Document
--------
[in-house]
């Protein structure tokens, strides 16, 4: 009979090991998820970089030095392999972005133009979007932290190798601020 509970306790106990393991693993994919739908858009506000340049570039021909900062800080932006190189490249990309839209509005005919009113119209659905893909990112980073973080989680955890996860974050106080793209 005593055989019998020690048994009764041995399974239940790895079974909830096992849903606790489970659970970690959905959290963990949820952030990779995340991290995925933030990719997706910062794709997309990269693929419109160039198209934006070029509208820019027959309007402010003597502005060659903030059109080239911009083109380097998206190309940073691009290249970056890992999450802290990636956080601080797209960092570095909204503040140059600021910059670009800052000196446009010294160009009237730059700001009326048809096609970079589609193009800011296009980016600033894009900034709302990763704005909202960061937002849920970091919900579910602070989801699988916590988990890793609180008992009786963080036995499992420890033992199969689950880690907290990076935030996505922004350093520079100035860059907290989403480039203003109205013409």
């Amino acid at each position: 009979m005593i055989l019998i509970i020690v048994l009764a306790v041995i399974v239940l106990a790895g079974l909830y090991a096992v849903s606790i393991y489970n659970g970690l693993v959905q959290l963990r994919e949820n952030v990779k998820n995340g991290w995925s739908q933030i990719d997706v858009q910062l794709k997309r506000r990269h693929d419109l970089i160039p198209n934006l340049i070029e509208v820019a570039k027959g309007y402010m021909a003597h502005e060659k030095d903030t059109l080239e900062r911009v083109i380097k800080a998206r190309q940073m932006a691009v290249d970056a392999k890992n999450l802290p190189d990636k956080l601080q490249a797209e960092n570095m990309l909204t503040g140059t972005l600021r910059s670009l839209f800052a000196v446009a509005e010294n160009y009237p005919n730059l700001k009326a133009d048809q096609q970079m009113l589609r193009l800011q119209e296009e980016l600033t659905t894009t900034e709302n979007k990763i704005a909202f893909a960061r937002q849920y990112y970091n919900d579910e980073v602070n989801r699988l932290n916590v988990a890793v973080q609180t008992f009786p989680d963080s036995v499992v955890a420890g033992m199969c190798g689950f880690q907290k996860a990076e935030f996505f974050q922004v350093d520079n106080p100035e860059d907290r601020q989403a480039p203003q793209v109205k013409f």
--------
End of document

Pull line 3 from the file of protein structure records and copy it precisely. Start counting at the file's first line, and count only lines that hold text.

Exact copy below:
């Amino acid at each position: 009979m005593i055989l019998i509970i020690v048994l009764a306790v041995i399974v239940l106990a790895g079974l909830y090991a096992v849903s606790i393991y489970n659970g970690l693993v959905q959290l963990r994919e949820n952030v990779k998820n995340g991290w995925s739908q933030i990719d997706v858009q910062l794709k997309r506000r990269h693929d419109l970089i160039p198209n934006l340049i070029e509208v820019a570039k027959g309007y402010m021909a003597h502005e060659k030095d903030t059109l080239e900062r911009v083109i380097k800080a998206r190309q940073m932006a691009v290249d970056a392999k890992n999450l802290p190189d990636k956080l601080q490249a797209e960092n570095m990309l909204t503040g140059t972005l600021r910059s670009l839209f800052a000196v446009a509005e010294n160009y009237p005919n730059l700001k009326a133009d048809q096609q970079m009113l589609r193009l800011q119209e296009e980016l600033t659905t894009t900034e709302n979007k990763i704005a909202f893909a960061r937002q849920y990112y970091n919900d579910e980073v602070n989801r699988l932290n916590v988990a890793v973080q609180t008992f009786p989680d963080s036995v499992v955890a420890g033992m199969c190798g689950f880690q907290k996860a990076e935030f996505f974050q922004v350093d520079n106080p100035e860059d907290r601020q989403a480039p203003q793209v109205k013409f």